Steel Mills

Canadian Judge Lets Objections to US Steel Debt Remain in Proceedings

Written by Sandy Williams

US Steel Corp. lost its bid to keep objections to its debt claims out of the CCAA proceedings for US Steel Canada. US Steel claims it is owed $2.2 billion by USSC, an amount that the United Steelworkers, the province, and former Stelco president Bob Milbourne question.

Justice Herman Wilton-Siegel in his decision wrote that there were “good reasons” for keeping objections in the restructuring proceedings including improving the chance to find a solution in that will keep the Canadian mills operating.

According to the USW, US Steel operated US Steel Canada in a way that caused it to “significantly underperform, thereby incurring substantial losses rather than achieving profitability and requiring it to incur significant debt.” “In essence,” wrote Wilton-Siegel, “the USW argues that USSC would not have needed to commence these CCAA proceedings but for the decisions taken by USS regarding the operations of USSC.”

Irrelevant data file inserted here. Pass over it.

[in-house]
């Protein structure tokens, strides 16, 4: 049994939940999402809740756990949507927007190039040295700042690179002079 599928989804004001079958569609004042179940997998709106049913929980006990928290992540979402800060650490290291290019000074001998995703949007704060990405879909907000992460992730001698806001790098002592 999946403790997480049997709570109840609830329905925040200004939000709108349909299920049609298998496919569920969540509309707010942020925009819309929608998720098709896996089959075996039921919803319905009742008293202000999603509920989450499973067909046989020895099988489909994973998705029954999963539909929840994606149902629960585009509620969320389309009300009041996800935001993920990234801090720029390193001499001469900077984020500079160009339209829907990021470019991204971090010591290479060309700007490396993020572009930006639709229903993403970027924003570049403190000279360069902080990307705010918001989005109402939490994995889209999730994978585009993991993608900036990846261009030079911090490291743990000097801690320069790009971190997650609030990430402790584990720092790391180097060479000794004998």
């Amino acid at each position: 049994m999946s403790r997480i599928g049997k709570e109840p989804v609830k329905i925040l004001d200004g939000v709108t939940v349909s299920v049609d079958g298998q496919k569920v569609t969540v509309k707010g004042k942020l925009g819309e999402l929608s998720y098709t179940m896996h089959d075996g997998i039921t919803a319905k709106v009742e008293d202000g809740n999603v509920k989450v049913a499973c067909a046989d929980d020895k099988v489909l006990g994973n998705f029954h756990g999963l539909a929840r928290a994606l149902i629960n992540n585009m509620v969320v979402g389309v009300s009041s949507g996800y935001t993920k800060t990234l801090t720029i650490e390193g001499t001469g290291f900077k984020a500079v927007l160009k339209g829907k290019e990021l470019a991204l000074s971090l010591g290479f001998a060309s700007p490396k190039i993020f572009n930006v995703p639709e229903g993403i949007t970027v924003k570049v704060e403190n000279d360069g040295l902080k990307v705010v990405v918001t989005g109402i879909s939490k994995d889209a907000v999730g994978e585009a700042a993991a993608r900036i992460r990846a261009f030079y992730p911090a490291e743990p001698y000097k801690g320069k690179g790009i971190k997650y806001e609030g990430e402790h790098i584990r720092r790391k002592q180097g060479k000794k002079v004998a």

Milbourne argued that, that “in its management of the former assets of Stelco as part of its North American flat-rolled group of steel plants, USS took actions to idle the blast furnaces and steelmaking units of USSC, which resulted in significant losses to USSC, while USS continued to supply the former customer base of USSC from its steel plants in the United States.”

According to the objectors, some of US Steel’s claim is not really debt but equity investment in the company and, therefore, should be at the bottom of the creditors list.

By reducing the amount owed to US Steel, the USW hopes to increase the cash available for the underfunded pension plans of 14,000 retirees. The plans are underfunded by more than $830 million.

Objectors also worry that if the $2.2 billion claim is left to stand, US Steel will use it in a credit bid to buy Lake Erie Works, canceling some of the debt to pay for the transaction. Reducing some of the debt would also reduce US Steel’s leverage in a restructuring plan for the Canadian mills.

A previous attempt by the objectors to use a legal doctrine called “equitable subordination” to reduce US Steel’s claims failed. Although the procedure can be used to bottom-list debt when a company has acted unfairly, it cannot be used in a CCCA protection case.

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